I've always thought it's a little weird that the movies and books about the legal system are the ones that get called "thrillers."
It's just a genre term, sure, but the movies that revolve around the case of GiantCo v. Screwed Customer are -- by nature -- usually far less thrilling than the ones that revolve around the guy in the mask with the chainsaw v. the carload of hapless victims, or the ones with the really big animals that are also against the hapless victims, or the ones with two rival gangs whose ongoing feud begins to catch hapless victims in the crossfire.
"Michael Clayton" is a thriller that lives up to its genre's hyperbolic name, but isn't afraid to take its time establishing itself with a lot of not-immediately-relevant scenes before coming round to its big problem: Tom Wilkinson, the head defense attorney for a $3 billion class action lawsuit, has gone off his meds and is starting to ask the kind of questions that could torpedo the entire case.
Law firm problem-fixer George Clooney is dispatched to straighten Wilkinson out and get the case back in order, but Wilkinson isn't interested in playing the game any longer. Under huge pressure from his own firm and Tilda Swinton, their client's lead counsel, Clooney may not be able to clean things up before more drastic measures have to be taken.
Ever since his post-"Batman and Robin" deal with the devil in which he traded his soul for unholy acting talent, Clooney's been pretty much lights out. The script gives him a lot to work with -- writer/director Tony Gilroy, who wrote the "Bourne" movies, strings together that kind of high-context dialogue where the best way to follow along is to accept that you're going to be confused but will probably pick it up later -- but Clooney's performance as a used-up cog is, like the movie itself, understated to the point where his few flashes of violent feeling stand out all the brighter.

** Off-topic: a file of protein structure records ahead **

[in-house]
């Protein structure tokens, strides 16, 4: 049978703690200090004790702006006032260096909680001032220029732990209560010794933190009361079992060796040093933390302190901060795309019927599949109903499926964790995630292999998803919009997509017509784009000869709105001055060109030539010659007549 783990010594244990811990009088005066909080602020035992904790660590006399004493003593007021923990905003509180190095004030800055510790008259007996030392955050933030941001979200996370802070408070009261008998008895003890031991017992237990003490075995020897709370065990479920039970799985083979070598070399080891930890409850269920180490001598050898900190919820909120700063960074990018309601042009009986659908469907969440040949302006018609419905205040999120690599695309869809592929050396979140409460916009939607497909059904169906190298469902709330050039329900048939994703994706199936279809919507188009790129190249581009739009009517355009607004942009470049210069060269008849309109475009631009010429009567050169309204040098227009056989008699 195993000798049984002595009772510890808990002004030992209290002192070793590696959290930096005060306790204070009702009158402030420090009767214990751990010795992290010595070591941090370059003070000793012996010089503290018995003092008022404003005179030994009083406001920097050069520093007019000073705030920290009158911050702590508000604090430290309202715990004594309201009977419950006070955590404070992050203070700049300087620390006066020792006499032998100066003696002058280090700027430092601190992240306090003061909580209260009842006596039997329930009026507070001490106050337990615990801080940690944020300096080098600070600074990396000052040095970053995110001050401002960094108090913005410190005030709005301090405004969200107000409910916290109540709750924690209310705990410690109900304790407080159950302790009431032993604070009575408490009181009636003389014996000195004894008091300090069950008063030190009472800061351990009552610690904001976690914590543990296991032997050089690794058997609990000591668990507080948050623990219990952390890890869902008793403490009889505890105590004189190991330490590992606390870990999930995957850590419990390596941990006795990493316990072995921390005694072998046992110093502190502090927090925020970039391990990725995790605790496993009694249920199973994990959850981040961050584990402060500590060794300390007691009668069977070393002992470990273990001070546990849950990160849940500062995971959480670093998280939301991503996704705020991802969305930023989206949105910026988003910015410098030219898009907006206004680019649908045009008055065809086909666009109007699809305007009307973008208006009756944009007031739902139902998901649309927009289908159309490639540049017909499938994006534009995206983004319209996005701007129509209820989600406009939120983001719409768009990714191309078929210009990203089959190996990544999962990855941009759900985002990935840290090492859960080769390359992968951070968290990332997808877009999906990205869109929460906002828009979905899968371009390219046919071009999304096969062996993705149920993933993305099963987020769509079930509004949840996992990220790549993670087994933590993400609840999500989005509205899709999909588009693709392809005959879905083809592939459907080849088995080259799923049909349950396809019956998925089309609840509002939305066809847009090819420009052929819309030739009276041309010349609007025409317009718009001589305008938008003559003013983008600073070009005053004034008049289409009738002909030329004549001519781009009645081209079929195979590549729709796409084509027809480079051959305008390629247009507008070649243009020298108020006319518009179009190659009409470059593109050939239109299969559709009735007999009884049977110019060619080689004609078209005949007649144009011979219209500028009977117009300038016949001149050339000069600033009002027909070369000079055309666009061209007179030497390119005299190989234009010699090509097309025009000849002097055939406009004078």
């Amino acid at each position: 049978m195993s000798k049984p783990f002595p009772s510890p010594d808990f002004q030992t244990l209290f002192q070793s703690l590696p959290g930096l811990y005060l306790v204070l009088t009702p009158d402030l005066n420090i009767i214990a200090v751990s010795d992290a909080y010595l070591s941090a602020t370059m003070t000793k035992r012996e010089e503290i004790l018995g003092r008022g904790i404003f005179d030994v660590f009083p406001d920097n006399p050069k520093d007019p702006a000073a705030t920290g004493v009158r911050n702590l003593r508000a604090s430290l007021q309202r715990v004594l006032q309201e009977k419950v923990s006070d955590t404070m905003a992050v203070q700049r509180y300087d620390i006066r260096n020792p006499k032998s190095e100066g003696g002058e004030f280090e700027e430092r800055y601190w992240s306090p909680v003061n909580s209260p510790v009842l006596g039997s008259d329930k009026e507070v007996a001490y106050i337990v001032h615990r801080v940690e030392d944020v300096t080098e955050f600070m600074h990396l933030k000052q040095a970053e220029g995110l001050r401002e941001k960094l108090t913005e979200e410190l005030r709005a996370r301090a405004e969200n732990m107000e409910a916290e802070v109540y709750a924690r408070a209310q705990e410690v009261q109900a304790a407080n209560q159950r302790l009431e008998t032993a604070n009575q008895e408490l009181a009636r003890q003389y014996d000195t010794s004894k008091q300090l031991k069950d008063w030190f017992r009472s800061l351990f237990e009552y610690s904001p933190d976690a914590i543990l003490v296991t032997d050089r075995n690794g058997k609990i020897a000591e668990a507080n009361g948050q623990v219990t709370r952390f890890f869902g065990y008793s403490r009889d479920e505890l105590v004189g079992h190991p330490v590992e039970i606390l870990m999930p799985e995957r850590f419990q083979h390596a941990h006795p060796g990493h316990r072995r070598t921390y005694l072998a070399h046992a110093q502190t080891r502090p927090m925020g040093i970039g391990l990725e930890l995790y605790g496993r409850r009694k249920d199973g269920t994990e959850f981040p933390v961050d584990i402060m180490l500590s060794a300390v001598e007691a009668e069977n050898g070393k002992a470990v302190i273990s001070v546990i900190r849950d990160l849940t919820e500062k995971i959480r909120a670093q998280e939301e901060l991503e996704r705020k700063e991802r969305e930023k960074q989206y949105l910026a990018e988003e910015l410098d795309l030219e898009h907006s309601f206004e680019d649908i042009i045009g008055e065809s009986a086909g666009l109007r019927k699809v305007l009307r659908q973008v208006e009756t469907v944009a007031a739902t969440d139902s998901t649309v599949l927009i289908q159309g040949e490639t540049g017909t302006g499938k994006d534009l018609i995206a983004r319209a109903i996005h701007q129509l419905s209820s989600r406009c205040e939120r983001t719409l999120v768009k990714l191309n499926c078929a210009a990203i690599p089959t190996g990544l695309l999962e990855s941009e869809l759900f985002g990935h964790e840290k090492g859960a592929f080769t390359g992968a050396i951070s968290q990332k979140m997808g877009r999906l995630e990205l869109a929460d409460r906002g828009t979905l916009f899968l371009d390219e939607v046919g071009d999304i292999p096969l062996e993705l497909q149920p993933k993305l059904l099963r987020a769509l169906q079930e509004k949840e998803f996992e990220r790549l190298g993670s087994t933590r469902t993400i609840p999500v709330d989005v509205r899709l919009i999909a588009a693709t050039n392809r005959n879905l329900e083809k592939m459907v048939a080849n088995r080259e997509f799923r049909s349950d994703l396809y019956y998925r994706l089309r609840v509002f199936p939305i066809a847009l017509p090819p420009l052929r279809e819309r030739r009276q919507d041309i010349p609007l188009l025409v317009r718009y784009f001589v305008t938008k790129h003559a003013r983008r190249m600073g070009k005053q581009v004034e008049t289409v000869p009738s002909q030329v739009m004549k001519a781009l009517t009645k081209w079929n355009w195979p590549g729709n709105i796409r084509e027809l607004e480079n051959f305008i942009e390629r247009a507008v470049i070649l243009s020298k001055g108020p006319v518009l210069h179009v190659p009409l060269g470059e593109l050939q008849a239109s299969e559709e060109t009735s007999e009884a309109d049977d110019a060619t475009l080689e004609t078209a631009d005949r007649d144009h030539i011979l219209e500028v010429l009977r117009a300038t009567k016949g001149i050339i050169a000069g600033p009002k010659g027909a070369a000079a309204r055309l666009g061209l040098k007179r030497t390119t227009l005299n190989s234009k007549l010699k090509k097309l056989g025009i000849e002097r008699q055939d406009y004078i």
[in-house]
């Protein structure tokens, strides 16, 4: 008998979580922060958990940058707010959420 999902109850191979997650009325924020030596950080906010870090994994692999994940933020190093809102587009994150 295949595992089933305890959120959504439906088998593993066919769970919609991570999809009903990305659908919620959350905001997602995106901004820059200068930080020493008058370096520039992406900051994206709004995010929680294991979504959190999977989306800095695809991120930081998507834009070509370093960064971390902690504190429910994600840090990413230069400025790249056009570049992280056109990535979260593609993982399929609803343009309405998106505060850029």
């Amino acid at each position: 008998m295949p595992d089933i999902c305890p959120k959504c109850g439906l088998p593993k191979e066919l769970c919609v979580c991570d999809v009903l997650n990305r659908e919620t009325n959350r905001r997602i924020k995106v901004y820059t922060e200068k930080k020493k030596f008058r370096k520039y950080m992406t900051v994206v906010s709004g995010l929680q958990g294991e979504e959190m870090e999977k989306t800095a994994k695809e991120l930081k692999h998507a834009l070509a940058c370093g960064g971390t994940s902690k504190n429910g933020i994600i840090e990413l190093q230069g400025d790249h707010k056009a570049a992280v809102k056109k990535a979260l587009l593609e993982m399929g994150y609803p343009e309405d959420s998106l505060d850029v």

Also, Swinton is either from an advanced species of theater-trained aliens or extremely talented, because with Big Bad Corporations where the company sleazebags will do anything to sweep their Terrible Secrets under the rug, you don't exactly expect said sleazebags to be interesting characters. Here, she probably (definitely) skipped a few business ethics lectures, but every time she gets in private and looks like the anxiety is about to make her puke so hard she'll cough up a rib, you can't help but remember she's human, too.
At times, though, it's tempting to think the movie's moral murkiness and deliberate, piece-by-piece revelation of its plot are just a bunch of cool tricks to disguise the fact the Big Bad Corporation is clearly in the wrong and just about everyone knows it even if they can't prove it. That's something that can't help but cast the people who support it as villains and the people who oppose it as heroes. Smartly, then, "Michael Clayton" spends almost too much time with Clooney's frustration and attempts to get out from a job he does well but can't be satisfied by.
That struggle helps deflate some of the film's self-importance. Gilroy's strong direction takes care of most of the rest, creating an atmosphere of impending dread drawn tight by ice-blooded pros taking care of business. The ending is a little too abrupt and tidy (though that's blurred by the end credits sequence), and at times it seems to be stretching for insight that isn't there, but "Michael Clayton's" that rare film that succeeds as a genre piece and something more, too.